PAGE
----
TPLF During The Initial Stage Of Armed Struggle
Rising from the various clashes among different political organizations in the Tigrayan fields in 1975, the TPLF leadership went on for more than a year without a clear political program or policy. However, since the clique as a political entity had to clarify its programs and objectives, in February 1976 the TPLF issued a ludicrous statement known as ‘Manifesto 68’. Some of the nonsensical points presented in the ‘manifesto’ are stated below.
In explaining the question ‘Who is a Tigrayan?’ the 1976 TPLF manifesto had stipulated that the identity of being a Tigrayan applies to all Tigrinya speakers, Afars, Erob as well as the Agew and Baza (the Kunama). Although the location of the peoples just referred to is not clearly stated, the boundaries of the ‘oppressed’ Tigray region as per the manifesto runs from the Alowha River (Wello) in the south, the Mereb River to the north and encompasses Tselemti and Welkait from the west. As to the basic national question of the Tigrayan people, the infamous manifesto states that ‘since the oppressed peoples can no longer tolerate co-existence with their oppressors, it is neither possible nor necessary to continue this subjugated existence. Thus, realizing that the idea of mounting a united opposition struggle is not only impossible but impractical and unlikely as well, the objective of our struggle is to establish an independent Tigray Republic that is free from imperialist exploitation and oppression.’
After being advised by the Eritrean Liberation Forces that the ‘Manifesto 68’ is an unrealistic approach, the TPLF leadership withdrew it from official stages with out delay, or to be more exact the TPLF put on hold its program until the opportunity to take it out again presented itself. Hence, it was no secret that the TPLF had always remained secretly faithful to its initial manifesto all along. Leaders of the clique had made it clear in no uncertain terms that they don’t believe in Ethiopian unity or a united struggle of the Ethiopian peoples. The ‘Manifesto 68’ is adequate concrete evidence that the TPLF had from the onset expansionist tendencies as regards the borders of Tigray.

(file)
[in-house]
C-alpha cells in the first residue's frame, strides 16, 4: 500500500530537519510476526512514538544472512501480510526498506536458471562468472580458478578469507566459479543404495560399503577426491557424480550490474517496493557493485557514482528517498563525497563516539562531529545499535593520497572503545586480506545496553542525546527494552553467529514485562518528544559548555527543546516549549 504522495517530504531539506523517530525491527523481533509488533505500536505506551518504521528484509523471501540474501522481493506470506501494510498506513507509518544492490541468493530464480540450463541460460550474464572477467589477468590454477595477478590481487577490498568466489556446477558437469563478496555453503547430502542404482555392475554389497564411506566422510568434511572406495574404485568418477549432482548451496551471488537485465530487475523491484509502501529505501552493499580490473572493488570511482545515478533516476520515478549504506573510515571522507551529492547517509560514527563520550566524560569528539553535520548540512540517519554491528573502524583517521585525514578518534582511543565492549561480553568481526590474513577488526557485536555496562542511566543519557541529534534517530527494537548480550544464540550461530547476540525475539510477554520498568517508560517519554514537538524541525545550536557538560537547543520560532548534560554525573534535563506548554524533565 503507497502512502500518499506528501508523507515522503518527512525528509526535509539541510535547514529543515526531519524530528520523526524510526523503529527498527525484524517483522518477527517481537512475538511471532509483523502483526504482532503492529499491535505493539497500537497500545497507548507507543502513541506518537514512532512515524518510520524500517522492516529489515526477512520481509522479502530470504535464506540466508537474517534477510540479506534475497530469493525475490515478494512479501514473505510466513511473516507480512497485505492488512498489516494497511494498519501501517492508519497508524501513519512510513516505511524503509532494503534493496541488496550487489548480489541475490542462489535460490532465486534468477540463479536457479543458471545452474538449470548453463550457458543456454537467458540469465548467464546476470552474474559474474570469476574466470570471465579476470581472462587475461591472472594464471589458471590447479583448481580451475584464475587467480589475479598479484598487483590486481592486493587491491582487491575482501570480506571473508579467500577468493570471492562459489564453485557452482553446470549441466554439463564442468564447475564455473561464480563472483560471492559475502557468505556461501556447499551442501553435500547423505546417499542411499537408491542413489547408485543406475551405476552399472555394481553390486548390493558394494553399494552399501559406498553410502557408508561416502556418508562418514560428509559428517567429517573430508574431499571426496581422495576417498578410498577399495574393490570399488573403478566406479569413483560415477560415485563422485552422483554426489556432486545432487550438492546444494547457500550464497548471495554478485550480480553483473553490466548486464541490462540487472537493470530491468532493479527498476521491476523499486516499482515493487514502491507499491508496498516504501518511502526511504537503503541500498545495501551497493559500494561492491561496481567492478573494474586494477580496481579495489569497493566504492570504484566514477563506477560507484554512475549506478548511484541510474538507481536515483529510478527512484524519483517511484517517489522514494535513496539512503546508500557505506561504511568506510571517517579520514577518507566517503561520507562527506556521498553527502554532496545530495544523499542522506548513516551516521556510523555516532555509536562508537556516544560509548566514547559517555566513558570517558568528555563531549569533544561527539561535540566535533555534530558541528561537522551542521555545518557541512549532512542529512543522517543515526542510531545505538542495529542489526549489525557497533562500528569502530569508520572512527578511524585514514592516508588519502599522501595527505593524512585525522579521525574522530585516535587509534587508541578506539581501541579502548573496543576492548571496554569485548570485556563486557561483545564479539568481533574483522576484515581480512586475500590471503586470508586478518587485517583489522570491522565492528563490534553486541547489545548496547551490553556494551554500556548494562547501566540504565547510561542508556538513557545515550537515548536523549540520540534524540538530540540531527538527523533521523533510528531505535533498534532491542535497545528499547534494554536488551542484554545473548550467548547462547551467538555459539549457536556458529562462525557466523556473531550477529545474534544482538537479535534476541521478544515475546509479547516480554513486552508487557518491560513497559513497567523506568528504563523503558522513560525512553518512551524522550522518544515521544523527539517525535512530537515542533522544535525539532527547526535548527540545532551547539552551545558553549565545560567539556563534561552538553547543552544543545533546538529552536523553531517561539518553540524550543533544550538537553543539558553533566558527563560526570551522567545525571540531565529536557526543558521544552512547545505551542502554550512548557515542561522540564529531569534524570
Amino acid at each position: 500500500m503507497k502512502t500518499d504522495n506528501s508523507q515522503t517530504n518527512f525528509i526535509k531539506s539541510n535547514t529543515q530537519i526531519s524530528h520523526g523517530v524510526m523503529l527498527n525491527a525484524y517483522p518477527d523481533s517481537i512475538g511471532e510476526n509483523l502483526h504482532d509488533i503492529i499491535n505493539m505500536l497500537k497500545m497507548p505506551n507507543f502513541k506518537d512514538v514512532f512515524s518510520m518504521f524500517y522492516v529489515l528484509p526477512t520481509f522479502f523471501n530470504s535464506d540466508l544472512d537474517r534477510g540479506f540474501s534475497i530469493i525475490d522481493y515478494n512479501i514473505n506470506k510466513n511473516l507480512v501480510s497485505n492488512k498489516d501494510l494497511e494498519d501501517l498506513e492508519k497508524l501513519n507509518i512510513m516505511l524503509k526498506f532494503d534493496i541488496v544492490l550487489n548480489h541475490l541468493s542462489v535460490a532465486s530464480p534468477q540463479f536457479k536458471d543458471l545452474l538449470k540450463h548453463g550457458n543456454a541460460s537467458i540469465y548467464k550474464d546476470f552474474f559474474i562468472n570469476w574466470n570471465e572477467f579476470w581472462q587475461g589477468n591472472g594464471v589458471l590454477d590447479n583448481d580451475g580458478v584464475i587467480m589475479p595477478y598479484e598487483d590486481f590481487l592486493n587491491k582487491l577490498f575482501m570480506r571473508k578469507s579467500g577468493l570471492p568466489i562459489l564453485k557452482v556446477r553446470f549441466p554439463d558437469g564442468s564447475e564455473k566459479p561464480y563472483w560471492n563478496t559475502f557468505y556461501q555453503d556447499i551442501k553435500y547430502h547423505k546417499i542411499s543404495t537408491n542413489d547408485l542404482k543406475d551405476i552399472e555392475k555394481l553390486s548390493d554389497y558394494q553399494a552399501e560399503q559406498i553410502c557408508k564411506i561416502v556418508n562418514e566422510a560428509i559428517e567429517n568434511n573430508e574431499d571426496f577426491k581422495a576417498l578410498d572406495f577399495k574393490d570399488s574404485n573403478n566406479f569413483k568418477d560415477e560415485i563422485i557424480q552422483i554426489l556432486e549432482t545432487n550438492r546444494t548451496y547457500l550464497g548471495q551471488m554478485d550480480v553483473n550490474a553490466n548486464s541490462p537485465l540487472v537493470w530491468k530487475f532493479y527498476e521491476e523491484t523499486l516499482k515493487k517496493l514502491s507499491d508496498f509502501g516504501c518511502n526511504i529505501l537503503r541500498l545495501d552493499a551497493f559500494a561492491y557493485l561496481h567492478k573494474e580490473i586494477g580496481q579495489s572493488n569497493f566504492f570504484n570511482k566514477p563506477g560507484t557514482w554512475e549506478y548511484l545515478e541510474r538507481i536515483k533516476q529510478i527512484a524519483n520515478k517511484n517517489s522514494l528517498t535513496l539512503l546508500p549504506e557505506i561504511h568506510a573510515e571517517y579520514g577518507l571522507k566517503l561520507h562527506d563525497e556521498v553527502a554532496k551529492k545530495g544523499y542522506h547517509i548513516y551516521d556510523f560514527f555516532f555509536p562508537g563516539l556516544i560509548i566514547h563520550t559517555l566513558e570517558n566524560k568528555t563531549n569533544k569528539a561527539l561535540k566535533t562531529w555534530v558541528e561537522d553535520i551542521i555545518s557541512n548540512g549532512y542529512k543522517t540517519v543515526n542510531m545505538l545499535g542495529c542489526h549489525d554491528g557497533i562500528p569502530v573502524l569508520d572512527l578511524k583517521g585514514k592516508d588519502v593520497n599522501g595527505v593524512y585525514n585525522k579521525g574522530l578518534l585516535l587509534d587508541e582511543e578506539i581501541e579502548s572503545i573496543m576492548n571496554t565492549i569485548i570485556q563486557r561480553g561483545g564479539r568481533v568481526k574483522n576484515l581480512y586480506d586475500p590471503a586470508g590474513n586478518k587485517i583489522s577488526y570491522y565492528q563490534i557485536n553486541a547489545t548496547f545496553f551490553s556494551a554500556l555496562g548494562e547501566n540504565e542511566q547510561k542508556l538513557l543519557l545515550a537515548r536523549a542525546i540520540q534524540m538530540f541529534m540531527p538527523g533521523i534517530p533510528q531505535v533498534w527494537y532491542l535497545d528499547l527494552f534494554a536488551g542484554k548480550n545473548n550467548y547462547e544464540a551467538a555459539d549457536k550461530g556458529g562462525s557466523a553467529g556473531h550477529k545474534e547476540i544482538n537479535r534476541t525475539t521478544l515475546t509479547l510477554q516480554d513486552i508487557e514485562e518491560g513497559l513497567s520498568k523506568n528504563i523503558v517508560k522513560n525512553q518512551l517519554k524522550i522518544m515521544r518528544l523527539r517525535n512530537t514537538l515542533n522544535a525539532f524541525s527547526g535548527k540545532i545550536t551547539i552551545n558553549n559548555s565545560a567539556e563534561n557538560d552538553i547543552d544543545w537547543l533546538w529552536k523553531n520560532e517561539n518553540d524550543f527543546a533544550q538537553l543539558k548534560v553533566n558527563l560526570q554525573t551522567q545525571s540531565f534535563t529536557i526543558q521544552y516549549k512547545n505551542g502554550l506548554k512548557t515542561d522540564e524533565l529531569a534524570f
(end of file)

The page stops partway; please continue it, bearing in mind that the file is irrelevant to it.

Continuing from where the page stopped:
Nobody can claim that the Tigrayan people had no justifiable cause to wage their struggle or that their question had not been right. However, it had become clear from the beginning that the oppressed Tigrayan people’s just cause and struggle lacked a prudent leadership that could steer it into the right direction. One only has but to take a single look at the TPLF’s vengeful and impetuous political program to understand the afore-mentioned fact. It is crystal clear that the clique had set out to secure its economic monopoly by exploiting the suffering and plight of the Tigray people and satisfy its dreams of vengeance at the expense of the lives of young Tigrayans.
In short, the TPLF had from the outset intended to exploit the Tigrayan people’s passion for fighting to secure their rights and use it to serve its own factional interests. Rising from this devious and weak foundation, the clique went on without a clear or astute political philosophy, wasting no time in roaming from Tirana to Langley, changing principles with every new breeze and adopting multi-faceted stances.
The agenda of the TPLF as well as its unrealistic objectives lacked acceptance from all especially from the EPLF. Eventually it was forced to replace its objective which focused on “Establishing an independent Republic of Tigray” into “Respecting the right to self-determination of the people of Tigray”. However, even if the TPLF seemed to exercise the latter objective in its official demeanor, from within it kept its subtle agenda of secession. And in many different ways, this hidden agenda no matter how much the TPLF tried to conceal was evidently noticeable. During the early stages, it declined the recommendation forwarded from the EPLF with regard to working together with the national and multinational Ethiopian opposition movements, and this was a reflection as to how much the TPLF was intent on its own plan. In 1976, the EPLF’s suggestion that the TPLF struggle side by side with the EPRP didn’t get much approval. The TPLF gave a deaf ear to this appeal due to its covert intentions.
The multinational EPRP organization in parallel with the TPLF began its armed struggle in Tigray. However, in addition to its other mistakes, the conceited feeling of “Greater Ethiopia” which largely imbued the ruling aristocratic classes of the Amhara was visibly present in the EPRP. Hence, these two opposition forces were obviously not able to merge. In order to suggest a remedy to their skewed progress, the EPLF leadership invited a meeting to propose a means on how to settle their quarrels. It also recommended that they plan realistic objectives and work together towards their goal. Due to their different views, however, they failed to accept the plea. Especially the TPLF was expecting that the EPLF would change its stand and align with it skidding from its principled conviction. Hence, the TPLF was not happy with the balanced and unbiased view of the EPLF. The leadership of the TPLF which was not pleased by the impartial statement of the EPLF opted to abandon the EPLF which had nurtured it from the cradle.
Hence, the TPLF didn’t take long to befriend some other parties which it never trusted much before. This is because its stand is founded not on principles but rather on interests!